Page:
Crunch Time – How to Successfully Ace Your Year 12 Exams – Our Guide

June 30, 2020

When you think of pre-university exams, two ones come to mind–the HSC and the IB. Acing the HSC, IB or both prove that a student is capable of continuing on to higher education, and can keep up with the rigours of academic life.

This is what many parents want–that their children are able to get high scores in these two tests. But because they are administered so close to each other, people get intimidated and often forego studying one in favour of the other. However, it is quite possible to prepare for both. Below are four do’s and don’ts when studying for the HSC and the IB exams.

Do: Develop a study plan

Scheduling when and where you will study helps you take on the workload of reviewing for two sets of exams. Spend a little time at the start of the week to block off chunks of your time for each test. Some topics overlap; something to consider when planning.

Ideally, two hours per exam should be enough daily; it does not seem like much, but if you plan way ahead of time you can get all of your studying done within four hours a day. Your study plan should also contain mini-milestones, so you can track your progress in each subject and work as efficiently as possible.

Don’t: Study just anywhere

Humans attach meanings to places. Your bed is a place for rest, your family couch is where you play videogames, your locker is where you keep valuables, and so on. The same principle applies to study spaces.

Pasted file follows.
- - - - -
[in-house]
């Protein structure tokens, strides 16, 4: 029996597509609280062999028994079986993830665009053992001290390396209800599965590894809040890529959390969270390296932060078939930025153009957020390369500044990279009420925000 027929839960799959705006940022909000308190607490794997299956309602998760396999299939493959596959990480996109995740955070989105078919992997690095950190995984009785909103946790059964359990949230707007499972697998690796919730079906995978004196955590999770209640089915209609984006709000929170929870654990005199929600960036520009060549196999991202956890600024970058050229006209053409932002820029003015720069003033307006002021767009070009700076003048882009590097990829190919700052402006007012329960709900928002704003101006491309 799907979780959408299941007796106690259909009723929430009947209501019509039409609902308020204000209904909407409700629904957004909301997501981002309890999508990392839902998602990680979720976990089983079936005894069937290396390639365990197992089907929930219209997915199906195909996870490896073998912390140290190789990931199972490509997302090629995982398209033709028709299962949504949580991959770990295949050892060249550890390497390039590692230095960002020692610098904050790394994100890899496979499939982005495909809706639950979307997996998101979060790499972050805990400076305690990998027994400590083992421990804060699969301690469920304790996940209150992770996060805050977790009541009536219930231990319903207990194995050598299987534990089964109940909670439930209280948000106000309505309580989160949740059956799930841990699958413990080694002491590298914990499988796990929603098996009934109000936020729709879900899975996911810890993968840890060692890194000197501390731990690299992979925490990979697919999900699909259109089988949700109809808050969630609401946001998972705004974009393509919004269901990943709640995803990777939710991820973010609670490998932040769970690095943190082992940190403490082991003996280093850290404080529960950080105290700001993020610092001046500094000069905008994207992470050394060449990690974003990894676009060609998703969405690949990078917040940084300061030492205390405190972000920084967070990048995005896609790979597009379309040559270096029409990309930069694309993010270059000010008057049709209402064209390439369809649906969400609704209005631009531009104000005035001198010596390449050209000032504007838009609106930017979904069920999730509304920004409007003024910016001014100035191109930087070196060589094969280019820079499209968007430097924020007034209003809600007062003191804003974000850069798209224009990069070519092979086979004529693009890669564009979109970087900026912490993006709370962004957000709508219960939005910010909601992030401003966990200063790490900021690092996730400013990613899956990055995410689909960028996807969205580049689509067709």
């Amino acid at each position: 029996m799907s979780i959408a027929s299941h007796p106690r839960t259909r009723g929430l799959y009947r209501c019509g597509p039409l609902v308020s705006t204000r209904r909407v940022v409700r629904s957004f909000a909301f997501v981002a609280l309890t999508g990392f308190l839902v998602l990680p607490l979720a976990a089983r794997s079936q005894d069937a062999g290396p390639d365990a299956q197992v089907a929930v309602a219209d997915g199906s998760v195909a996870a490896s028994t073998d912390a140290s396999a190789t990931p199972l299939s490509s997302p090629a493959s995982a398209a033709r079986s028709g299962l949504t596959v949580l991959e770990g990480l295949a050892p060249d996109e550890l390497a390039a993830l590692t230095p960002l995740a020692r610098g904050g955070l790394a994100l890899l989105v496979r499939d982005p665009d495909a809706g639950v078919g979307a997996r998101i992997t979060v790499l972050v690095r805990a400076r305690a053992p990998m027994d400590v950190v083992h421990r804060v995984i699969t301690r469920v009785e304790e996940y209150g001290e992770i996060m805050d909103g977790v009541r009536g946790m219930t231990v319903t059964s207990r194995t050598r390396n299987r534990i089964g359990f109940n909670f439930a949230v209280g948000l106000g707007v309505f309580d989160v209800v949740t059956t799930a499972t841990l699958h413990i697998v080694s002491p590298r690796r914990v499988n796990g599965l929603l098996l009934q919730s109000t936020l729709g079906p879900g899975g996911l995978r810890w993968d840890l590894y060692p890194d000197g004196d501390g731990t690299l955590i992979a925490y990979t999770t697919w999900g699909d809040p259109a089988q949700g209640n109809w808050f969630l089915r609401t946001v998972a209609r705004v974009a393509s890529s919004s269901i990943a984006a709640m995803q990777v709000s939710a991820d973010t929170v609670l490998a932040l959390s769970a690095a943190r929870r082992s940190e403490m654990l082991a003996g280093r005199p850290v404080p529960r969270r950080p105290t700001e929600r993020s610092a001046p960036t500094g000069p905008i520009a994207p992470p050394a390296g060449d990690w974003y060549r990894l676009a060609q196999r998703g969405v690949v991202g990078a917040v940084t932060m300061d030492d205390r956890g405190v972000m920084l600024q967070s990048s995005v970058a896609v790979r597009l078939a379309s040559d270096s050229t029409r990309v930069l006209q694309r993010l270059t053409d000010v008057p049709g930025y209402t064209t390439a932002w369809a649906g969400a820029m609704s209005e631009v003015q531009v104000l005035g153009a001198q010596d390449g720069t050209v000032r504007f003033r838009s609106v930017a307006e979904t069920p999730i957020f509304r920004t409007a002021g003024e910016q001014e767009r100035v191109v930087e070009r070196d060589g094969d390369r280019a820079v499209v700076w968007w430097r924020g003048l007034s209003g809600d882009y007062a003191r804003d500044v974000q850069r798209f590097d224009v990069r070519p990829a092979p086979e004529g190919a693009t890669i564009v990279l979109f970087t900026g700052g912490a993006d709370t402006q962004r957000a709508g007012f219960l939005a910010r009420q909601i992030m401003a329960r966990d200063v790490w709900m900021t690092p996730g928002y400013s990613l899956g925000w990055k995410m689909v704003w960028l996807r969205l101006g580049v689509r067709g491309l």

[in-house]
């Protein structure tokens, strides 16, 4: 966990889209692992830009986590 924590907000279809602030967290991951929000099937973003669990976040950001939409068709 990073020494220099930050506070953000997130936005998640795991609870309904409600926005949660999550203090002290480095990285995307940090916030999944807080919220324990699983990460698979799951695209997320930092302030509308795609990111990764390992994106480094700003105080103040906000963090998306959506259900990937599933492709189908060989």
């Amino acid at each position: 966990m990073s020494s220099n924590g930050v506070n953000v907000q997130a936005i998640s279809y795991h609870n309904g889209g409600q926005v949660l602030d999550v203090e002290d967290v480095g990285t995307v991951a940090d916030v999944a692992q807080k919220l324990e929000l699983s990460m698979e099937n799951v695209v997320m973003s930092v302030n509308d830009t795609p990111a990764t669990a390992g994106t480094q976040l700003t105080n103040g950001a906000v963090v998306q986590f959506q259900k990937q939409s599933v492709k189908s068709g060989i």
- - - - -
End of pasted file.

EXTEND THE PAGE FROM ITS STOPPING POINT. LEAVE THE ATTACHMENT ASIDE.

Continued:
When you plan for studying, you should choose a space that is neutral in your mind. Working on your bed makes you unproductive because you associate your bed with sleep. Find a space that you can use exclusively for studying, like the library, a tutorial centre, or a coworking space.

Do: Stay consistent

As much as possible, stick with your plan. It may be tempting to skip past sections you think you already know, but you remember things better through repetition. Match your timetable with your tasks, and don’t stay too long with one topic. If you do, you will not get around to studying everything you have to.

Divide your topics into smaller sections. For example, take questions in biology by section, instead of by chapter. This lets you focus better, which helps in retention.

Do: See errors as lessons

Take your cue from sports coaches; review the ‘tapes’ of your performance and take a closer look at what your errors are and how you committed them. Focusing on mistakes is not a good practice for your life, but in test-taking, it is one of the most effective strategies for course correction.

Knowing how you went wrong in computing for an item or in analyzing a text helps you identify techniques that would mitigate that. Errors can teach us much more than we think they could, so start paying attention to them.

Do: Ask for help

When you are overwhelmed by preparations, it is always good to ask for help. Seek the services of an exam tutor, or ask a more knowledgeable friend to see you through the preparations. When you are taking a difficult exam, it is easy to feel helpless. Knowing that someone has your back makes you confident, and lessens test anxiety.


The difference between a student who passes the big exams and a student who fails them often boils down to one thing; preparation. The more prepared you are for the HSC and IB, the less scared you would be. Of course, it would not hurt to seek help in the areas of most concern; getting English tutoring, biology tutoring or chemistry tutoring is perfectly fine.

If you are looking for help in preparing for the HSC and IB exams, Get in touch with us today. We are a tutoring centre in Penrith and we help students prepare for their toughest assessments.